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thanks for the info.

i'll have to look into that book. i was also planning on getting flyfisher's guide to Pennsylvania (i own the NY version and have found it very useful).

as for the difference between a 4wt or a 3wt...
are there any drawbacks to either one? keep in mind i already have a 5wt which gets quite a bit of use. is a 4wt too similar to the 5wt? likewise, with a 3wt, will i be able to cast weighted nymphs or would this be a small dry fly rod?
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Old 12-01-2006, 07:48 PM
VAsportsman VAsportsman is offline
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4 wt.

Honestly, I've found that I use my Sage XP 9' 4wt. most often, particularly when fishing Penn spring creeks that are notorious for selective trout. The rod allows for very delicate presentations at nearly any distance. However, many people don't like such a fast action for fishing Penn trout streams.
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  #9  
Old 12-01-2006, 09:25 PM
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Quote:
Originally Posted by jlsmithii
as for the difference between a 4wt or a 3wt...
are there any drawbacks to either one? keep in mind i already have a 5wt which gets quite a bit of use. is a 4wt too similar to the 5wt? likewise, with a 3wt, will i be able to cast weighted nymphs or would this be a small dry fly rod?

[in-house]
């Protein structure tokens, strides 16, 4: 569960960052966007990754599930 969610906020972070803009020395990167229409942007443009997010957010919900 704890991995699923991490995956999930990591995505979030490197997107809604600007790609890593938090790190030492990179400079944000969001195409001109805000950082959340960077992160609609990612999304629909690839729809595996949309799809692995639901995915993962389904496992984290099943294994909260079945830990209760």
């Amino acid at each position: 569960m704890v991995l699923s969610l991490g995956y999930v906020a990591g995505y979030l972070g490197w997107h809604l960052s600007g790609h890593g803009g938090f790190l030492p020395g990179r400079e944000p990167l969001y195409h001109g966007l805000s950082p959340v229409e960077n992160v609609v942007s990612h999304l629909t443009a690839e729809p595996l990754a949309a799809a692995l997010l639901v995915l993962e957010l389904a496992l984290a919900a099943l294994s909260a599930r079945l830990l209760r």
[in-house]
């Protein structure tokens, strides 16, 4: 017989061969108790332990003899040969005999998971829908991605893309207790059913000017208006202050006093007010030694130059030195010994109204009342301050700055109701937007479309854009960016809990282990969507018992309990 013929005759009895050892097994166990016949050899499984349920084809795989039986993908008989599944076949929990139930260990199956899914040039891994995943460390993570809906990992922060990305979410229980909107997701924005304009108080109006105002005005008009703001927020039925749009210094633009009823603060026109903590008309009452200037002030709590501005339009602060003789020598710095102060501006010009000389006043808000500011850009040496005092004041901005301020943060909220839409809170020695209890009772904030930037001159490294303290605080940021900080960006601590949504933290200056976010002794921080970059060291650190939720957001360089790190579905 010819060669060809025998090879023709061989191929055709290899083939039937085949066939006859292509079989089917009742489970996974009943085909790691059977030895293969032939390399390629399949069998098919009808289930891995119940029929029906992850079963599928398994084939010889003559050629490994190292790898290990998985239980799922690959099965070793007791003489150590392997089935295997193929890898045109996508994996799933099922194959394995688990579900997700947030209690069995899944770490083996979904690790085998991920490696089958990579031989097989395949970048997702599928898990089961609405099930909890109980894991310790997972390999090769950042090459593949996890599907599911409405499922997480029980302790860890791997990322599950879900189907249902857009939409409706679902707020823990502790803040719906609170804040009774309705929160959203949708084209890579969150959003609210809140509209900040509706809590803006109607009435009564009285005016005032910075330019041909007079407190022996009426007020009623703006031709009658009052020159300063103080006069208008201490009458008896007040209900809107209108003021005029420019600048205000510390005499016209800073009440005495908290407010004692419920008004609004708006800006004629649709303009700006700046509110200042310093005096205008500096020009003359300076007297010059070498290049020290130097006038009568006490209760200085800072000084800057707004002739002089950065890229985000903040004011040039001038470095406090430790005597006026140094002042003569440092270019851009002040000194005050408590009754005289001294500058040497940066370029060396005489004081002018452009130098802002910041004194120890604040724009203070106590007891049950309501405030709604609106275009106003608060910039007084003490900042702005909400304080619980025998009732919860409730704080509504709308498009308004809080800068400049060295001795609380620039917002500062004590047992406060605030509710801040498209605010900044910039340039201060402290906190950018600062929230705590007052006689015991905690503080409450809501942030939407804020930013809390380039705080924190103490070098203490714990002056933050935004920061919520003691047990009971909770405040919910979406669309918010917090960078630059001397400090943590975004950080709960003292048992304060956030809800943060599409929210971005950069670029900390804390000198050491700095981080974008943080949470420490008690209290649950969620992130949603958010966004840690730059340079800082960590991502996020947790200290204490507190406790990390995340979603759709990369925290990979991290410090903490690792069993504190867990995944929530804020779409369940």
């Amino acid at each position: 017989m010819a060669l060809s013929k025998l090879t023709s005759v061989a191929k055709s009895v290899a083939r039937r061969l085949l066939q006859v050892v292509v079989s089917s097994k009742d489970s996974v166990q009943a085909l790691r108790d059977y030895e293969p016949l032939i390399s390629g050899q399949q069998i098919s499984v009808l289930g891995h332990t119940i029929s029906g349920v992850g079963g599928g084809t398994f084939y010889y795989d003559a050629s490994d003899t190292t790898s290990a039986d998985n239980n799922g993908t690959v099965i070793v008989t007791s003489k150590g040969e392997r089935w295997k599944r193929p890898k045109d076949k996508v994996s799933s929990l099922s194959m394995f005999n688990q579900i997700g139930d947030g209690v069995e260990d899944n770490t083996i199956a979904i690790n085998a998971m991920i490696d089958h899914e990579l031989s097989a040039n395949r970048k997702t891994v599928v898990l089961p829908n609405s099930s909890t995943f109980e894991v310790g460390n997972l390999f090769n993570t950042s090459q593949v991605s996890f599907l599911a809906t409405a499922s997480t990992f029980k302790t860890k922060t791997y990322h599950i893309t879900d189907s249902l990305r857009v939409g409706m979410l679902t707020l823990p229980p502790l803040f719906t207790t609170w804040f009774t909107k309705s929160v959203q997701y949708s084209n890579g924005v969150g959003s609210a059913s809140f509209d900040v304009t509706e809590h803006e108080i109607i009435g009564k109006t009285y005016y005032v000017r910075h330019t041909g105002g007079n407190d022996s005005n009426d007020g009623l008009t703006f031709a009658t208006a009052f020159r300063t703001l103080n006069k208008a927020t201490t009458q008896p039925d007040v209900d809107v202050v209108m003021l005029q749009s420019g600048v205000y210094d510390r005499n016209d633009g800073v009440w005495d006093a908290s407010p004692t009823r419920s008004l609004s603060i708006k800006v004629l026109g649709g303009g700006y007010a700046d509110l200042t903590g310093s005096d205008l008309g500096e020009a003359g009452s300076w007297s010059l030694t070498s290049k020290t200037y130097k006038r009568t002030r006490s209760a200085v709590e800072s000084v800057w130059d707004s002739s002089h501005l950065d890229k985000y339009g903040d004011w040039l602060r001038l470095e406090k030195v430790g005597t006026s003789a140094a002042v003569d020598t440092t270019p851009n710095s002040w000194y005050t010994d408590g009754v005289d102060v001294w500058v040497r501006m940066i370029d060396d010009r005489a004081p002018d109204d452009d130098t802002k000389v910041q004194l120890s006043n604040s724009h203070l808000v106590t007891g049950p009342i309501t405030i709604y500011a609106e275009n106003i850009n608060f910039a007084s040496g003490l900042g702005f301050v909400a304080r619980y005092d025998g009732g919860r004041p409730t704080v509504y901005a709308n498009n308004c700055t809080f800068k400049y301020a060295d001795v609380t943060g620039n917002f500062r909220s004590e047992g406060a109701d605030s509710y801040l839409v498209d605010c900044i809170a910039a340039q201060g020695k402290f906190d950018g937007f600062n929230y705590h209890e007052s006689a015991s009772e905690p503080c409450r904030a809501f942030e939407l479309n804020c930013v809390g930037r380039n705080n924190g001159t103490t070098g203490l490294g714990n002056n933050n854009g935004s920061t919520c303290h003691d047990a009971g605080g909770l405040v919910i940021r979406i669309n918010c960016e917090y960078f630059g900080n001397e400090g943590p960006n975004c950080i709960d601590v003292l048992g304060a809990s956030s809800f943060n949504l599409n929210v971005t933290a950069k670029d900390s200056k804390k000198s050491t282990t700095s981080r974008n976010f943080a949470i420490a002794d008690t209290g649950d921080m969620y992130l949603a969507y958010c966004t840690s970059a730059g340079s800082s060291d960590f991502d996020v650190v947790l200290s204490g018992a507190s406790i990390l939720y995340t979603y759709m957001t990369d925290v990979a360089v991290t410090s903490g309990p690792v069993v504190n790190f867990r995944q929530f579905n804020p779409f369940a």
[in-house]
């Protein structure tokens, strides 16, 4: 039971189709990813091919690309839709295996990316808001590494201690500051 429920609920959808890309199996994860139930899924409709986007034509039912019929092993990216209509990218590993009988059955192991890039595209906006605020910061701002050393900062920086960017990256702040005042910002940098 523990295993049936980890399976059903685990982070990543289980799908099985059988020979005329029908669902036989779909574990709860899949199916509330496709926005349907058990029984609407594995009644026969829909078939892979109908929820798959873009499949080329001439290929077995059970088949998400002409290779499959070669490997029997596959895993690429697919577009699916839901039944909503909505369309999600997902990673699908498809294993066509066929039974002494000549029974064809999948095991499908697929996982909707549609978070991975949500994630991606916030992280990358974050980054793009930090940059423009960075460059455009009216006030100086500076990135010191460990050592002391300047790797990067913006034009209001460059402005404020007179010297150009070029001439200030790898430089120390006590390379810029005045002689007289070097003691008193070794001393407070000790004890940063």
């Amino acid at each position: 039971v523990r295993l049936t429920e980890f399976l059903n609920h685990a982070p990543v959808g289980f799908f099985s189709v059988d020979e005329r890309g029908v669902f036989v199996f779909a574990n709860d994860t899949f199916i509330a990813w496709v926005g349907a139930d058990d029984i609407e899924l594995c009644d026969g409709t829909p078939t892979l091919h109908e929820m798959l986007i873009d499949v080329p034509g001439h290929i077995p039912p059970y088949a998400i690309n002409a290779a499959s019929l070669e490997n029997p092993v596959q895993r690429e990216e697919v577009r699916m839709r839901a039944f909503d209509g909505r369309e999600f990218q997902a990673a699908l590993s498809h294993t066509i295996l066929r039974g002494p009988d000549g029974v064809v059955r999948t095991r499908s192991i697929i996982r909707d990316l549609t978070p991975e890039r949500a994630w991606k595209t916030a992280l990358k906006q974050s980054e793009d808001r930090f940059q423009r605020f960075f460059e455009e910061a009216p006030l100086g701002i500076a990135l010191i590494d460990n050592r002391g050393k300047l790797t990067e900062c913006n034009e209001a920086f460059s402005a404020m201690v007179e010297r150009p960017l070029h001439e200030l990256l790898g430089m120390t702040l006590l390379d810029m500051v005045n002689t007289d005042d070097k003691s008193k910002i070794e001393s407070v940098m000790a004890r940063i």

It really depends on the action of the rod. What action is your 5 wt? A fast action 4 wt and a slow action 4 wt are very different rods. The fast action will seem more like a 5 and the slow action closer to a 3. If I were you, I'd get either a slow action 4 wt or a mid or slow action 3 wt. I use a slow action 4 wt and can cast 3"+ streamers and large bead head nymphs with extra split shot long distances without much trouble. You'll be fine with a 3 wt for this too.

I'd go out and cast a few and see what you think. What rod will suit you will really depend on lot on your personal casting stroke, abilities, and personal preferences.
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  #10  
Old 12-02-2006, 10:34 AM
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Aaron Van Aaron Van is offline
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Although my current small stream rod is a 5wt,I also own a Orvis siler label 3wt.I do like the silver Label series simply because of the price and still getting the warranty,as far as quality goes,I would put it up against any of my much more costly rods,and it wouldnt be out of place.My only problem with the lower weight rod's is people start to think that smaller water should = smaller rod's.None of my 3',2's, will properly cast a streamer or even weighted nymph's.On the other hand they sure are alot of fun to catch trout on,when the hatch and weather co-operates.
Tight Lines
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  #11  
Old 12-04-2006, 07:32 PM
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Warren Warren is offline
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jlsmithii, I have a Superfine 4 wt Trout Bum and I love it for dry fly fishing on small streams, and it is a blast to catch a 12 to 16 inch trout on.
But my main trout rod that I use in all types of streams is? ......You guessed it, the very same Sage DS2 you have 8'6" 5Wt. I feel the 5wt carries itself well in any situation I have encountered while fly fishing here in the Northeast US. Unless you just want a another rod ( and who doesn't?) why not just use the 5 wt?
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  #12  
Old 12-06-2006, 08:28 PM
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jlsmithii jlsmithii is offline
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Quote:
Originally Posted by Warren
Unless you just want a another rod?
you hit the nail on the head
you can never have too many rods